4.7 Commas
4.8 Other punctuation
4.9 Miscellaneous

4.1 Proof-reading

  1. The article should be substantially free from typographical errors, and the Word Processor’s Spelling and Grammar check function used.
  2. The language in the Word Processor should be set to UK or Australian English (if installed) in both the body and footnotes.
  3. Preferably, the author will check the article in Grammarly.
  4. Preferably, the author will check the article in anti-plagiarism software.

4.2 Translation

  1. Translation should be provided for any non-English language used (including Hebrew, Greek, Latin, and all modern languages).
  2. Hebrew and Greek transliteration should not be used, except for well-known words. E.g. koinonia can be used. Transliteration should be italicised.
  3. Hebrew pointing should not be used unless significant to the discussion.

4.3 Spellings

  1. ‘S’ spellings should be used: -ise -yse, and -isation, not -ize, -yze, nor -ization. Minimise, recognise, evangelise, realise, baptise, sympathise, emphasise, memorise, polarise, criticise, modernise, realisation, summarisation, Judaiser, secularisation, Christianisation. The British spelling in the Oxford Dictionary can be consulted.
  2. The style of the Tetragrammaton is the author’s decision: Yahweh, Yhwh, Yhwh, small capitals, etc., but not normally Jehovah. The use of the Hebrew characters requires the English translation to accompany it.

4.4 First-person language

  1. Authors generally should avoid referring to themselves as ‘I’.
Perhaps: I conclude…
Better: It is concluded… The conclusion to be drawn…
  1. ‘We’ should not be used for a single author.
Never: We conclude… (for a single-authored article)

4.5 Capitalisation

  1. In-text capitalisation should be minimised. E.g. ‘the crucifixion’, ‘the church’; but still ‘Passover’ and ‘Exodus’.
  2. Capitalisation of divine pronouns is the author’s decision: He, Him, he, him.

4.6 Conjunctions

  1. Do not commence sentences with conjunctions: And, But, For, Nor, Or, Yet, So. A sentence starting with a conjunction does not give a full thought and is still often avoided in academic writing.

4.7 Commas

  1. Commas, including the so-called Oxford comma, are to be used whenever they will help the reader to see word groupings and to indicate emphasis, including:
- to divide compound sentences (always for compound subjects; optionally for long sentences with compound predicates)
- the final element in a list of data (simple and complex)
- around non-defining words, phrases, and clauses
- around subordinate clauses
- around introductory adverbs and adverbial expressions (including time-related).
  1. Examples:
- Compound sentences:
- With two subjects: Calvin preached, and Luther prayed.
- A long sentence with one subject (optional): John Calvin was a noted 16th century preacher at the central St Peter’s Church in Geneva, and later ministered to French-speaking refugees in nearby Strasbourg.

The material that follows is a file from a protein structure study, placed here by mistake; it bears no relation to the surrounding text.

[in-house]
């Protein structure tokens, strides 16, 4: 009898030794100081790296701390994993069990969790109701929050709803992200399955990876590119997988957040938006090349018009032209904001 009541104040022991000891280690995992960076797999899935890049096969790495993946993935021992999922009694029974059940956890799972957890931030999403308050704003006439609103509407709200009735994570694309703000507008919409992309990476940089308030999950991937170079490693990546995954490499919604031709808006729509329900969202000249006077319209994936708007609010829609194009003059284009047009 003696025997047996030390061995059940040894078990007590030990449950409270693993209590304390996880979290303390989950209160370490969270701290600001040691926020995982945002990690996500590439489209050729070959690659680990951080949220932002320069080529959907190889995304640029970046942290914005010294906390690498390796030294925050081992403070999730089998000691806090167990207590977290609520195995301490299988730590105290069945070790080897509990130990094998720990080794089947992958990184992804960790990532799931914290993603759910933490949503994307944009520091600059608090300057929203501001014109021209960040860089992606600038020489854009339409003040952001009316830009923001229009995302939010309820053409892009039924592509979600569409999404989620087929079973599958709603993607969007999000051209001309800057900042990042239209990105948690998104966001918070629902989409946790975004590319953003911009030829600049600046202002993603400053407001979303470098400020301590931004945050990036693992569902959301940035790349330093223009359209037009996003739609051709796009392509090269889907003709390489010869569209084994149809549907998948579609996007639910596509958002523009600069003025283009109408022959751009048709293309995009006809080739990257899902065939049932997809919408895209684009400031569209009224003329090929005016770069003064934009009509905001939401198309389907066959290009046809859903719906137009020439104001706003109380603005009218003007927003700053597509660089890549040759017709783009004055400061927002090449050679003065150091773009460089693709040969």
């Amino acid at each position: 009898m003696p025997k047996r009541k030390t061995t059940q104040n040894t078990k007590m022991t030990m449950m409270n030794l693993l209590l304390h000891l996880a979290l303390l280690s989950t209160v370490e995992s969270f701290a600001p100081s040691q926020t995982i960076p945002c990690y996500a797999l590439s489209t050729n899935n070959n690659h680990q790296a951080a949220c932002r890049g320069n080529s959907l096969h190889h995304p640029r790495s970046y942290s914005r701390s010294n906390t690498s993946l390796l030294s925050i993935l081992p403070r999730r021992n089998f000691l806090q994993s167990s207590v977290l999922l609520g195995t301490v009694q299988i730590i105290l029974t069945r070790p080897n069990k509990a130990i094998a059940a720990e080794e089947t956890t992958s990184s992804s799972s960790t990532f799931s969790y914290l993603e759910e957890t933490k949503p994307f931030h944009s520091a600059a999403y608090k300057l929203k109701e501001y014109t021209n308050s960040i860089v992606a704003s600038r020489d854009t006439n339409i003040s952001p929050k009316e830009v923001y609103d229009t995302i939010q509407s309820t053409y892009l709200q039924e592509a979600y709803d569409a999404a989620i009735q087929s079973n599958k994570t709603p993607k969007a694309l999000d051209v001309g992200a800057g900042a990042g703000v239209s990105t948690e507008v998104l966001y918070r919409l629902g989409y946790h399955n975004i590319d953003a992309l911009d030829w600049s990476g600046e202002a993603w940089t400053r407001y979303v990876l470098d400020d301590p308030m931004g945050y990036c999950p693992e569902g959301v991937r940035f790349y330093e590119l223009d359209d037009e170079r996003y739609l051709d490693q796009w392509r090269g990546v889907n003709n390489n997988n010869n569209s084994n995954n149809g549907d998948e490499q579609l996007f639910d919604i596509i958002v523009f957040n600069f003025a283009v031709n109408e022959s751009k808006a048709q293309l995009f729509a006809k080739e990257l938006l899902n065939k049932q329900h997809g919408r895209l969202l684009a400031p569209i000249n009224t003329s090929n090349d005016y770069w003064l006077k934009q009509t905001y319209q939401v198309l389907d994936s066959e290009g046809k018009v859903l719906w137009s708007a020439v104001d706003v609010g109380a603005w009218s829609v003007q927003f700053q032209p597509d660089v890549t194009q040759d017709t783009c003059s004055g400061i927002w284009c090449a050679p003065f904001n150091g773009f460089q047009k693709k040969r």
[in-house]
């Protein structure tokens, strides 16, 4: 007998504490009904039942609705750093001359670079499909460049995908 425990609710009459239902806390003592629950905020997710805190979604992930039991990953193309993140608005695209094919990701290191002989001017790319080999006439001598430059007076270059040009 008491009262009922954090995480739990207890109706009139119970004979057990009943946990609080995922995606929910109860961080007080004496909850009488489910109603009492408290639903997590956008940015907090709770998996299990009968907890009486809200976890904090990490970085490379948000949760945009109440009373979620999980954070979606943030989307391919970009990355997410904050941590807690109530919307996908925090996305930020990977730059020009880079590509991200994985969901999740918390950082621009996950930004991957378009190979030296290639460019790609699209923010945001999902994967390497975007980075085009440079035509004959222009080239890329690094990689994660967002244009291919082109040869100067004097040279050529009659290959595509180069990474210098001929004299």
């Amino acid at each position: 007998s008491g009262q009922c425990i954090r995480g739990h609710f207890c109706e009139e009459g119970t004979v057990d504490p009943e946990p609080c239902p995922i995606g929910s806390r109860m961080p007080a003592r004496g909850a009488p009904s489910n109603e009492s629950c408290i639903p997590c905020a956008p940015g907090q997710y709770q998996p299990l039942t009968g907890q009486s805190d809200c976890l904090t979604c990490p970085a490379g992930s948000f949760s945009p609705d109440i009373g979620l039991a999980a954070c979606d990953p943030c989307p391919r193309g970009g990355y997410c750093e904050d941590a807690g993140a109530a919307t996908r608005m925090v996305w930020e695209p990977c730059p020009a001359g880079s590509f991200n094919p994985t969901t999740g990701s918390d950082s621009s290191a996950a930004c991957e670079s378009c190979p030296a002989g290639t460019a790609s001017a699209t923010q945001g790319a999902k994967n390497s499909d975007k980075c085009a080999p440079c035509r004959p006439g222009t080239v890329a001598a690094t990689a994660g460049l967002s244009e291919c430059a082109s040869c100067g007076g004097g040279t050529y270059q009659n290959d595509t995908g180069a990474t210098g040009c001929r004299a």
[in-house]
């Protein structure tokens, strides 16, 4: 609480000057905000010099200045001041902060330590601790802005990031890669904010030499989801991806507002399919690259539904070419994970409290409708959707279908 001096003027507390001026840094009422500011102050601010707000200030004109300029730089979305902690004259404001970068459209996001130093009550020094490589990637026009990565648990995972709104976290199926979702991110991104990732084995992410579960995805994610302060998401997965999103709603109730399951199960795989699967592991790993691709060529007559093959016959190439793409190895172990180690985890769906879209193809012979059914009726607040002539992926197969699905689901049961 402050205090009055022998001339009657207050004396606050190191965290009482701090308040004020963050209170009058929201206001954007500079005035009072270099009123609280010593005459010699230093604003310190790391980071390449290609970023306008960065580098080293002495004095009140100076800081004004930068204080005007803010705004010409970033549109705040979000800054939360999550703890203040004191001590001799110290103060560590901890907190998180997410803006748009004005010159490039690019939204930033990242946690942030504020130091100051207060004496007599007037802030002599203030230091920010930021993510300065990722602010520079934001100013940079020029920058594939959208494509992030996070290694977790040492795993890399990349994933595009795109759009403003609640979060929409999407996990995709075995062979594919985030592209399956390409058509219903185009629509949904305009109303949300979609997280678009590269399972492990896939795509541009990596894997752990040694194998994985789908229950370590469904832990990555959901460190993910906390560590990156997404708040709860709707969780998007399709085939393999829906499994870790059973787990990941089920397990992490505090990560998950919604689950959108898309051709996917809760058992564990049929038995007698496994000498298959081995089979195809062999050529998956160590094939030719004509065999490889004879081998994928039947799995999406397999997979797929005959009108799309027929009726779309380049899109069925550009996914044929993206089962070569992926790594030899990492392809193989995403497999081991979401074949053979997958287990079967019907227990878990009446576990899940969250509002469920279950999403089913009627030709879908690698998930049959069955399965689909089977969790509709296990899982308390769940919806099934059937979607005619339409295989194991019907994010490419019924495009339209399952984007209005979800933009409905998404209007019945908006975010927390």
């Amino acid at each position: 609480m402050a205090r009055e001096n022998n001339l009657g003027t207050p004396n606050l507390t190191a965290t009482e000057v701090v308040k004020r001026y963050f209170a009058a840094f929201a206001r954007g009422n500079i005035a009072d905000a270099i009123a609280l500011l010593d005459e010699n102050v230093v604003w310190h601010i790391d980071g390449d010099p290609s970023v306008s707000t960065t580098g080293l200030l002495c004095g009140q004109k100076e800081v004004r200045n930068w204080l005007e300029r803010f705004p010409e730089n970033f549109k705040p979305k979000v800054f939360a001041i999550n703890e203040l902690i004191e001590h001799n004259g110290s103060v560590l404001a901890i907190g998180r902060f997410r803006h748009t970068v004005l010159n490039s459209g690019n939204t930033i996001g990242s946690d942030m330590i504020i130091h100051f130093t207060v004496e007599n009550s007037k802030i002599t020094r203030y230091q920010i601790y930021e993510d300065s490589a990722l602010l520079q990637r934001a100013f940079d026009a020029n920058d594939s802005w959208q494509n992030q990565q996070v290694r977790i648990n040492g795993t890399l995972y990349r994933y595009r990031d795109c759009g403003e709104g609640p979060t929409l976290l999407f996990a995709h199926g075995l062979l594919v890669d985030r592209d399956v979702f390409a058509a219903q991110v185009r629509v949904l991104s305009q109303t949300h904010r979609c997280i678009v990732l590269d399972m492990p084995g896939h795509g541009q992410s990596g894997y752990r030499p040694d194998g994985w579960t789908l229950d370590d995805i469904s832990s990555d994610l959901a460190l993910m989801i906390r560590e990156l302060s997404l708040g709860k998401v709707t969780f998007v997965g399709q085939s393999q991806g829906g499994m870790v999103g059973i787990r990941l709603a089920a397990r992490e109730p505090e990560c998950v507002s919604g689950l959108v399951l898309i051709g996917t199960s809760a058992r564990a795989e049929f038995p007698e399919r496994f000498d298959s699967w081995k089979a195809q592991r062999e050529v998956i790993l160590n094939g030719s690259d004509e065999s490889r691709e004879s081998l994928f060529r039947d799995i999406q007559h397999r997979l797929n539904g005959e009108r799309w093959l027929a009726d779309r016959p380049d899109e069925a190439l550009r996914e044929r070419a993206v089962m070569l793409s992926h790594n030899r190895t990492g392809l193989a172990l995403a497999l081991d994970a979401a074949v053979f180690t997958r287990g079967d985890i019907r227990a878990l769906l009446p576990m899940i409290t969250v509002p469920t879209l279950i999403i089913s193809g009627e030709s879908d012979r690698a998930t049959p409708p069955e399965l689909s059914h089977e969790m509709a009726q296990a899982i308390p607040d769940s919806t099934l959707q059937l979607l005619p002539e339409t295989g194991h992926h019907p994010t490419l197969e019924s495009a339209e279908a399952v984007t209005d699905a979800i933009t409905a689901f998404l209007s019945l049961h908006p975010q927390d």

- [A short sentence with one subject, no comma: Calvin preached in Geneva and ministered in Strasbourg.]
- Lists of data: green, red, and orange; the apples were red, somewhat elongated especially at the top rather than the bottom, and tasty.
- Non-defining clauses (using which and who): The journal, which is published three times a year, is sent to libraries around the world.
- [Defining clause (using that), no comma: ‘The journal that is published three times a year is sent to libraries around the world.’ ‘Three times a year’ publishing defines the journal—an unlikely definition, as it happens.]
- Subordinate clauses: The point is obvious, given the facts.
- Introductory adverbial, time-related phrases: When they had sung a hymn, they went out to the Mount of Olives.
  1. Direct quotes: Commas before direct quotes unless the quote fits smoothly into the sentence (and so no comma if the quote is preceded by ‘that’).
Always: Jesus said, ‘For God so loved the world’.
Always: Jesus said that ‘God so loved the world’.
Always: Jesus said that God loved ‘the world’.

4.8 Other punctuation

  1. Contractions should not be used: not can’t, don’t, I’ll.
  2. Avoid the use of the oblique stroke or forward slash (/) for and, or, and nor, and so expressions such as ‘and/or’. Use and, or, or nor.
  3. Abbreviations: no dots, full stops, or periods when the first and final letters of the word form the abbreviation.
Never: Dr.
Always: Dr

Never: Rev
Always: Rev.
  1. Exclamation marks: preferably not.
  2. Et al.: not italicised, only one dot (et al.), and with a comma before it if preceded by two or more elements.

4.9 Miscellaneous

  1. Avoid colloquial language, metaphors, figures of speech, and illustrations.
  2. Use ‘First…secondly…thirdly…’
  3. Use ‘which’ for non-defining clauses (i.e. clauses that could be removed from the sentence); use ‘that’ for defining, essential, or restrictive clauses.
  4. Use ‘an’ when followed by a vowel sound, and ‘a’ for a consonantal sound: ‘a historical occasion’; ‘a unique situation’; ‘a BTh’; ‘an MA’.
  5. Historical studies should ordinarily use past tenses for people’s actions and thoughts: ‘Bavinck thought…’; ‘Calvin believed’.
  6. Gendered language should be accurate. When male and female are in view, use male and female language or gender non-specific language. An exception is when using the language of a source document, for which no explanation is necessary if the context of the article makes the reason for the use clear.